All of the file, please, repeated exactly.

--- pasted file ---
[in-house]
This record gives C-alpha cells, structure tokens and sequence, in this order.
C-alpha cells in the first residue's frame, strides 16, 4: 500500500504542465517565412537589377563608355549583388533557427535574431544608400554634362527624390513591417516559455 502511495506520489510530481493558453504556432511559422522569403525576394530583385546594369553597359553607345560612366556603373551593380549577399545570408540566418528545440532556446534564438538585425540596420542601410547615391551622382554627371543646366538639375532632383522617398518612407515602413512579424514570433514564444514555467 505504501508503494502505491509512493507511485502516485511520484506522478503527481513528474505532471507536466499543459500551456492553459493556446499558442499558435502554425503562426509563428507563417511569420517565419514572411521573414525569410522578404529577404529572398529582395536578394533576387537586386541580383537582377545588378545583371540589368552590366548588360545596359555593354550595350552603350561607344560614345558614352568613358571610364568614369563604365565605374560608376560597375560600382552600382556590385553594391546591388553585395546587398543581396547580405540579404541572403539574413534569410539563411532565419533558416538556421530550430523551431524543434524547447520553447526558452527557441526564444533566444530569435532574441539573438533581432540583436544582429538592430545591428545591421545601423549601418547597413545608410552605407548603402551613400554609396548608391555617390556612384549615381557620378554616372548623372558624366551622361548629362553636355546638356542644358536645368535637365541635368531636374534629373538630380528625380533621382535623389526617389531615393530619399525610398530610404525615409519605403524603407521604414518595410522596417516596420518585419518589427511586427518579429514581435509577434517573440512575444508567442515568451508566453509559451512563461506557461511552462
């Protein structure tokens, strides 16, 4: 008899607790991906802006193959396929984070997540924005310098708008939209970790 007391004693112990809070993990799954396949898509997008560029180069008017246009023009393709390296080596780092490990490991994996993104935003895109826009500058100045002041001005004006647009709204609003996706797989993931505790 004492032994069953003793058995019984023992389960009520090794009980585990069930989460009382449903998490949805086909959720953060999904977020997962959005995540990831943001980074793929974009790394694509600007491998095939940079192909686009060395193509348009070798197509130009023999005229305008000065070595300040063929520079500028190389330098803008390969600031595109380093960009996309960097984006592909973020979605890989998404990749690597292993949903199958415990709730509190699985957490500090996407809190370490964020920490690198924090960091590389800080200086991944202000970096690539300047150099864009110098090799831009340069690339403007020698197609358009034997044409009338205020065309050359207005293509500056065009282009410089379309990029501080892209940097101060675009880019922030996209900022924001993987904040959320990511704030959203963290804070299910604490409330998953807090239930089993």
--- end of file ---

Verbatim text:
[in-house]
This record gives C-alpha cells, structure tokens and sequence, in this order.
C-alpha cells in the first residue's frame, strides 16, 4: 500500500504542465517565412537589377563608355549583388533557427535574431544608400554634362527624390513591417516559455 502511495506520489510530481493558453504556432511559422522569403525576394530583385546594369553597359553607345560612366556603373551593380549577399545570408540566418528545440532556446534564438538585425540596420542601410547615391551622382554627371543646366538639375532632383522617398518612407515602413512579424514570433514564444514555467 505504501508503494502505491509512493507511485502516485511520484506522478503527481513528474505532471507536466499543459500551456492553459493556446499558442499558435502554425503562426509563428507563417511569420517565419514572411521573414525569410522578404529577404529572398529582395536578394533576387537586386541580383537582377545588378545583371540589368552590366548588360545596359555593354550595350552603350561607344560614345558614352568613358571610364568614369563604365565605374560608376560597375560600382552600382556590385553594391546591388553585395546587398543581396547580405540579404541572403539574413534569410539563411532565419533558416538556421530550430523551431524543434524547447520553447526558452527557441526564444533566444530569435532574441539573438533581432540583436544582429538592430545591428545591421545601423549601418547597413545608410552605407548603402551613400554609396548608391555617390556612384549615381557620378554616372548623372558624366551622361548629362553636355546638356542644358536645368535637365541635368531636374534629373538630380528625380533621382535623389526617389531615393530619399525610398530610404525615409519605403524603407521604414518595410522596417516596420518585419518589427511586427518579429514581435509577434517573440512575444508567442515568451508566453509559451512563461506557461511552462
């Protein structure tokens, strides 16, 4: 008899607790991906802006193959396929984070997540924005310098708008939209970790 007391004693112990809070993990799954396949898509997008560029180069008017246009023009393709390296080596780092490990490991994996993104935003895109826009500058100045002041001005004006647009709204609003996706797989993931505790 004492032994069953003793058995019984023992389960009520090794009980585990069930989460009382449903998490949805086909959720953060999904977020997962959005995540990831943001980074793929974009790394694509600007491998095939940079192909686009060395193509348009070798197509130009023999005229305008000065070595300040063929520079500028190389330098803008390969600031595109380093960009996309960097984006592909973020979605890989998404990749690597292993949903199958415990709730509190699985957490500090996407809190370490964020920490690198924090960091590389800080200086991944202000970096690539300047150099864009110098090799831009340069690339403007020698197609358009034997044409009338205020065309050359207005293509500056065009282009410089379309990029501080892209940097101060675009880019922030996209900022924001993987904040959320990511704030959203963290804070299910604490409330998953807090239930089993």